If you’re a marketing cloud, you’ve suddenly got customer data platform fever.
On Monday, Adobe rolled out the beta version of its CDP, housed within the Adobe Experience Platform. Perhaps not so coincidentally, Salesforce will host its Connections conference in Chicago this week, where it’s planning to share more details about its CDP, while Oracle is expected to make a CDP-related announcement of its own in the coming days.
The big guys seem to have realized that the CDP trend is unavoidable.
“Their customers are asking for a solution to the very real pain of not being able to access unified customer profiles,” said David Raab, founder of the CDP Institute. “It took the marketing clouds some time to recognize this was a big problem that isn’t going away, and now they are hustling to catch up so they can avoid clients having to buy an extremely strategic system from someone else.”
One of the biggest questions about all of these offerings, however, is whether they’re not actually a walled garden play of sorts. CDPs are meant to be a neutral technology, and while there’s value in connecting data across different applications within a single marketing cloud, marketers have lots of other data that lives in different parts of their stack.
“We’re not misled to believe that customers only use our product in the marketing space,” said Ronell Hugh, head of go-to-market strategy and product marketing for the Adobe Experience Platform.
Adobe claims that its Experience Platform is open and extensible to any data set. Customers can bring any data they want into the platform through an API, including data from Salesforce and Oracle.
“We realize that to make a CDP more potent, marketers need to be able to manage all of their customer data sets, and it can’t just be exclusive to Adobe or just online data,” Hugh said.
Adobe first teased its CDP offering at its Summit event in March, but the specifics were scarce. Now that the platform is in beta, there’s a little more information.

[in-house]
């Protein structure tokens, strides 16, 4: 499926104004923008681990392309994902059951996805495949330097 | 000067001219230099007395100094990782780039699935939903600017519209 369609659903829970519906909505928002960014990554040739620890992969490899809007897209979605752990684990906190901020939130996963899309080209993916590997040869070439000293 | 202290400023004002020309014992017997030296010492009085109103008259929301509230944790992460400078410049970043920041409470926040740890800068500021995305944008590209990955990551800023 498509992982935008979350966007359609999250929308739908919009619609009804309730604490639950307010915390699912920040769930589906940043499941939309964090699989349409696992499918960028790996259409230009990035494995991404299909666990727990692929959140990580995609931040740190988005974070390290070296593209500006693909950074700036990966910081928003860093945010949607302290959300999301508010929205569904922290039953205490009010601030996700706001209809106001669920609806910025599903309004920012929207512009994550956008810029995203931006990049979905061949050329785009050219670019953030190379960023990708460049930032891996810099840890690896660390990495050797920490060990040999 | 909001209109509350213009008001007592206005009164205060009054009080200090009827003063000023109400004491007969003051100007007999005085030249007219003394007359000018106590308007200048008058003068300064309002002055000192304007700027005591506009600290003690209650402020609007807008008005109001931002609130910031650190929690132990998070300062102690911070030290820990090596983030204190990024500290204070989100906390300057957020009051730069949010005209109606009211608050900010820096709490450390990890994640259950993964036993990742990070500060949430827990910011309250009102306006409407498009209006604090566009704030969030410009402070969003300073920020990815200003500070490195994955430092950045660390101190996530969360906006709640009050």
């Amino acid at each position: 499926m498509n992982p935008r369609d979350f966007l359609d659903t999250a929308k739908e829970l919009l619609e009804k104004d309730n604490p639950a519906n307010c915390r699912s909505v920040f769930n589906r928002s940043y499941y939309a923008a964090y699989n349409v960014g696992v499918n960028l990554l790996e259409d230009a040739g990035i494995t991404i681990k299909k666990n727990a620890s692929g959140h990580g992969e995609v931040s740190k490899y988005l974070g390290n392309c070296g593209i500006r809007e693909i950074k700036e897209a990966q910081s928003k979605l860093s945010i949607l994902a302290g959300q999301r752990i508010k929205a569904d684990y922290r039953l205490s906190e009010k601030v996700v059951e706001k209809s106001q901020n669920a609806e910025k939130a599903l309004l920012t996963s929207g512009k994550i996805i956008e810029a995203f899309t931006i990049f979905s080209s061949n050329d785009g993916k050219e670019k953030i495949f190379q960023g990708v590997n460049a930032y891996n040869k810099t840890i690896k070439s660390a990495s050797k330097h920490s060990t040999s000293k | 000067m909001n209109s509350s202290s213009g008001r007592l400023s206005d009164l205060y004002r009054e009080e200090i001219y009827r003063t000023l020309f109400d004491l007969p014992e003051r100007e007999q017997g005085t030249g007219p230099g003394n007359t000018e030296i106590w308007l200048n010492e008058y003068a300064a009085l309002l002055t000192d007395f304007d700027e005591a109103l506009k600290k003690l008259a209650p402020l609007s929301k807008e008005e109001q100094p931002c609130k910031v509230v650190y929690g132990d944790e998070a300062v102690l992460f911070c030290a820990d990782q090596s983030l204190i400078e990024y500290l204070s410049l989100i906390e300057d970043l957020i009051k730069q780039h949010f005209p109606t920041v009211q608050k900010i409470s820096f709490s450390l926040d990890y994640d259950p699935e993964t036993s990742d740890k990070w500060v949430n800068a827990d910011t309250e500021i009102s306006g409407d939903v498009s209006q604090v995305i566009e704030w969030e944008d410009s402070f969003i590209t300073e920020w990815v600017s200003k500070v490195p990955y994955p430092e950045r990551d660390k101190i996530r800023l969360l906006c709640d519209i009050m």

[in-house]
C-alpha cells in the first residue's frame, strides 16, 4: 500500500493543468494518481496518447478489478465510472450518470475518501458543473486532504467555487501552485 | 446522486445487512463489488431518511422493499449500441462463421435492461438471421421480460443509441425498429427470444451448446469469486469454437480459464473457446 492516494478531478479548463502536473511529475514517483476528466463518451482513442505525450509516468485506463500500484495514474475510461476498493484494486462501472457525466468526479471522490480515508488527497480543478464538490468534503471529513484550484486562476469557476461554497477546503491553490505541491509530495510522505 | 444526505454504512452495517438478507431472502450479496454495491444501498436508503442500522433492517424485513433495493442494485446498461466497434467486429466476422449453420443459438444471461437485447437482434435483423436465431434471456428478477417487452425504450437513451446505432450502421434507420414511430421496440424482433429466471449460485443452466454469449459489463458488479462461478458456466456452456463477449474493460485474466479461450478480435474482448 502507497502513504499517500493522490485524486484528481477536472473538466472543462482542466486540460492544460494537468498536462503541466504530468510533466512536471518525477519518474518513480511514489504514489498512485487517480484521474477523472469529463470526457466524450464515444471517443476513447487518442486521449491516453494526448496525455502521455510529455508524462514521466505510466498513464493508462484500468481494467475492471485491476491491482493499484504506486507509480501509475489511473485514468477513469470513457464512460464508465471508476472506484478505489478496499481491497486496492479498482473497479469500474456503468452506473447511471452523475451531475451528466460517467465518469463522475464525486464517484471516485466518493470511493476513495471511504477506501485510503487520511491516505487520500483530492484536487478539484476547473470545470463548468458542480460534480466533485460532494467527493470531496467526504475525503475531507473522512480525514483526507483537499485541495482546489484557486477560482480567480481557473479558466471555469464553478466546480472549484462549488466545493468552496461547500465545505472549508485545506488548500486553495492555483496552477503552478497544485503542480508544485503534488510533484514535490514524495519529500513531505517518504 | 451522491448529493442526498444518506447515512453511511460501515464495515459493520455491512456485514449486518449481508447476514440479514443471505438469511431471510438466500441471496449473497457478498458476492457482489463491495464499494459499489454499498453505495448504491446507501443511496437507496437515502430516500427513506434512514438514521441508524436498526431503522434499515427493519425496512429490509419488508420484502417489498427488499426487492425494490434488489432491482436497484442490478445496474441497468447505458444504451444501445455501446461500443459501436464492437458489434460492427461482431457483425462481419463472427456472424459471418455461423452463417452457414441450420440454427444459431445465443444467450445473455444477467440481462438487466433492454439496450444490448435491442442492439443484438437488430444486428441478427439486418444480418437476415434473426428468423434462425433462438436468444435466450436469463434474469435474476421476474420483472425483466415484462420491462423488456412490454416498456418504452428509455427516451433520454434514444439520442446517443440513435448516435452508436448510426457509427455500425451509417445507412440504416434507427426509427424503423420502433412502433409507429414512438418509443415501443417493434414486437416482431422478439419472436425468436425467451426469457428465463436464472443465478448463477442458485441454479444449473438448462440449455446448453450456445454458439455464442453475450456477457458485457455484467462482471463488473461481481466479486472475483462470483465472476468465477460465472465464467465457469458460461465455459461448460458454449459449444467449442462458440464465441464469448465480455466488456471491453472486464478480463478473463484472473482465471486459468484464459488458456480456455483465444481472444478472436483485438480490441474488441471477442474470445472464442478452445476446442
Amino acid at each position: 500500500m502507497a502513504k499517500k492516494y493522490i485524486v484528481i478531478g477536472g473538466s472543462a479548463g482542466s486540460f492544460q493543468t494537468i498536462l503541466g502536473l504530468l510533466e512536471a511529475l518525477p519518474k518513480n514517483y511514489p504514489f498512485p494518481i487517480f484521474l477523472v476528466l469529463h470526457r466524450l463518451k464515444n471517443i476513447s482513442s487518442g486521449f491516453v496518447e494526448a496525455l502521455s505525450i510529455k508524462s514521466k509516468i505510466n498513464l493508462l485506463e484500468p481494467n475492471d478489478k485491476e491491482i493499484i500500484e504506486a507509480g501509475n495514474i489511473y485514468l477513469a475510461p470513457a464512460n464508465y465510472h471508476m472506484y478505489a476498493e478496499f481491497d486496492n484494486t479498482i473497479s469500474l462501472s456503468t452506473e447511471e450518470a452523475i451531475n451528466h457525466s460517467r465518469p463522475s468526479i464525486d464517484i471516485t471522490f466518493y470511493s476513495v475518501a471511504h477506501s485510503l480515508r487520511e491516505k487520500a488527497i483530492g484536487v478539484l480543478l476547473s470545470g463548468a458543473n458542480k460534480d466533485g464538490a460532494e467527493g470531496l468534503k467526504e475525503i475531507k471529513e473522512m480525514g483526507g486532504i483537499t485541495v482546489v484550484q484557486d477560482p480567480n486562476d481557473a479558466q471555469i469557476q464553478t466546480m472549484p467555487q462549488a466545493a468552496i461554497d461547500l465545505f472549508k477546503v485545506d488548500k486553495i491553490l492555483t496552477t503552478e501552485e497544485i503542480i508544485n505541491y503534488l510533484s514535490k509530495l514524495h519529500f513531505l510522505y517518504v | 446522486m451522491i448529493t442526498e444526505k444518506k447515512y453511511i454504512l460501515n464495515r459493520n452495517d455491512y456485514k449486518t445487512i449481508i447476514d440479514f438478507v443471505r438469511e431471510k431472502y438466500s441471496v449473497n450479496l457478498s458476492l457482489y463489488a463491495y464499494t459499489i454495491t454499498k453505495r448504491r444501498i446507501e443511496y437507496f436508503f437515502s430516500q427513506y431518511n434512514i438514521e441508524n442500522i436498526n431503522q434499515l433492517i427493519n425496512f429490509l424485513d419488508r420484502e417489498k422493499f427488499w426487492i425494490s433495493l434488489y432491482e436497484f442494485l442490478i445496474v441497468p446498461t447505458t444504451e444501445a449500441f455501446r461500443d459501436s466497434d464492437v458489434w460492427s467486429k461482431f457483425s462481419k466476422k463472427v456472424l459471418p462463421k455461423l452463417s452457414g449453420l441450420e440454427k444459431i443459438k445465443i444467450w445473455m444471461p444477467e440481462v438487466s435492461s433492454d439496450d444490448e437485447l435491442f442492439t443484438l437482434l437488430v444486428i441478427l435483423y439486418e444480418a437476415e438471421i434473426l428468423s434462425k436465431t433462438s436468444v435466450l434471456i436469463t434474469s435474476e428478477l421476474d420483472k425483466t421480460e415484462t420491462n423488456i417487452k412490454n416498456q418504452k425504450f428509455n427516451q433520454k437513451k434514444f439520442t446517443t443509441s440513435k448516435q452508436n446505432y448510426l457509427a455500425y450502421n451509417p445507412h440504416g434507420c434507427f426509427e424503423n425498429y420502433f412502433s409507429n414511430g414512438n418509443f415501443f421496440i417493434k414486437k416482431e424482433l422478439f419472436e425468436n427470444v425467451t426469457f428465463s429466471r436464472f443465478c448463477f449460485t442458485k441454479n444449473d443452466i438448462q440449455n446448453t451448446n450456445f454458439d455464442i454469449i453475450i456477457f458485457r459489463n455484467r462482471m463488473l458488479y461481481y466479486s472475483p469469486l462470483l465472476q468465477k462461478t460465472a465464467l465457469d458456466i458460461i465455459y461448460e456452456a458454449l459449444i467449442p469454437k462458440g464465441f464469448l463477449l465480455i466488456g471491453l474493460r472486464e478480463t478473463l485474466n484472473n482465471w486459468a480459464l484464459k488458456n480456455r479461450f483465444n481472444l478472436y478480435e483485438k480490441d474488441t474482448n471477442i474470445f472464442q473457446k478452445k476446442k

At its core, this is technology to help IT organizations get a better handle on data infrastructure so that marketers can centralize their first-party and third-party data in one place and activate it across channels in real time, Hugh said.
“A lot of legacy products are static with siloed customer profiles, and Adobe has not been any different – Campaign has data and profiles, and the same is true for Analytics,” he said. “The Experience Platform is about empowering brands to fully understand their customers and delivering centralized data management.”
Hugh threw a little shade at the scores of independent vendors that populate the CDP ecosystem.
“There’s been buzz over the last several years, customers talking about CDPs and a proliferation of vendors coming into the marketplace,” he said. “But the reality is that separate tools struggle to manage the nuanced technological challenge of gathering and activating data across channels.”
CDP technology is just one piece of the Adobe Experience Platform. Adobe plans to release additional use cases to complement the CDP functionality, including the ability to build applications through APIs using customer profile data and apply AI and machine learning to the customer journey.
Also on Monday, Adobe released a capability called Triggered Journeys within Adobe Campaign using functionality from Adobe Experience Platform. It allows marketers to set up automated customized prompts based on user actions, such as geobased messaging sent to shoppers in store or push notifications at live events.